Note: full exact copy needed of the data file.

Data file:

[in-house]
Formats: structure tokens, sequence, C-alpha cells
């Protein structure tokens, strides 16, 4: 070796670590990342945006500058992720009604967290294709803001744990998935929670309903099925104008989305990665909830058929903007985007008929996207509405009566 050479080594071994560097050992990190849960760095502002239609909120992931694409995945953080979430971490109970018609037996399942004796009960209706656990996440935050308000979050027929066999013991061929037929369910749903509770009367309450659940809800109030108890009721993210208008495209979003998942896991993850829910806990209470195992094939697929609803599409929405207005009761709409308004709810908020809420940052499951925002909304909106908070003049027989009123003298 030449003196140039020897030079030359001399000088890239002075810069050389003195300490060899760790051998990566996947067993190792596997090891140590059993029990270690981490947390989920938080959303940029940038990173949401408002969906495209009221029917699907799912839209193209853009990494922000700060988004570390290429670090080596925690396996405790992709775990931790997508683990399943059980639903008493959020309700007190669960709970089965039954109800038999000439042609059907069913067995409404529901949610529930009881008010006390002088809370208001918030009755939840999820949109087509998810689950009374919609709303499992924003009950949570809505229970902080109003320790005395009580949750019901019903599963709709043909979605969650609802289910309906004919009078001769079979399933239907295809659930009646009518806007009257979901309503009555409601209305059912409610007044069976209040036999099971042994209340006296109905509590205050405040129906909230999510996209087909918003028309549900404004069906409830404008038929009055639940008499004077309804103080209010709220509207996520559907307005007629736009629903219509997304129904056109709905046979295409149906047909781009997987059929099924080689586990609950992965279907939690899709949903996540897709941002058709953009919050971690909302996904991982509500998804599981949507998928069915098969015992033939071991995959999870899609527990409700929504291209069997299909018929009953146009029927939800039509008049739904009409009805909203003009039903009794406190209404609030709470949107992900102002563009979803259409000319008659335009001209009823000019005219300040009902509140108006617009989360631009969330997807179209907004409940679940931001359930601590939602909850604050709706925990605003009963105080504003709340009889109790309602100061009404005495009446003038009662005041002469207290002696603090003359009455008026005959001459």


[in-house]
Formats: structure tokens, sequence, C-alpha cells
């Protein structure tokens, strides 16, 4: 070796670590990342945006500058992720009604967290294709803001744990998935929670309903099925104008989305990665909830058929903007985007008929996207509405009566 050479080594071994560097050992990190849960760095502002239609909120992931694409995945953080979430971490109970018609037996399942004796009960209706656990996440935050308000979050027929066999013991061929037929369910749903509770009367309450659940809800109030108890009721993210208008495209979003998942896991993850829910806990209470195992094939697929609803599409929405207005009761709409308004709810908020809420940052499951925002909304909106908070003049027989009123003298 030449003196140039020897030079030359001399000088890239002075810069050389003195300490060899760790051998990566996947067993190792596997090891140590059993029990270690981490947390989920938080959303940029940038990173949401408002969906495209009221029917699907799912839209193209853009990494922000700060988004570390290429670090080596925690396996405790992709775990931790997508683990399943059980639903008493959020309700007190669960709970089965039954109800038999000439042609059907069913067995409404529901949610529930009881008010006390002088809370208001918030009755939840999820949109087509998810689950009374919609709303499992924003009950949570809505229970902080109003320790005395009580949750019901019903599963709709043909979605969650609802289910309906004919009078001769079979399933239907295809659930009646009518806007009257979901309503009555409601209305059912409610007044069976209040036999099971042994209340006296109905509590205050405040129906909230999510996209087909918003028309549900404004069906409830404008038929009055639940008499004077309804103080209010709220509207996520559907307005007629736009629903219509997304129904056109709905046979295409149906047909781009997987059929099924080689586990609950992965279907939690899709949903996540897709941002058709953009919050971690909302996904991982509500998804599981949507998928069915098969015992033939071991995959999870899609527990409700929504291209069997299909018929009953146009029927939800039509008049739904009409009805909203003009039903009794406190209404609030709470949107992900102002563009979803259409000319008659335009001209009823000019005219300040009902509140108006617009989360631009969330997807179209907004409940679940931001359930601590939602909850604050709706925990605003009963105080504003709340009889109790309602100061009404005495009446003038009662005041002469207290002696603090003359009455008026005959001459």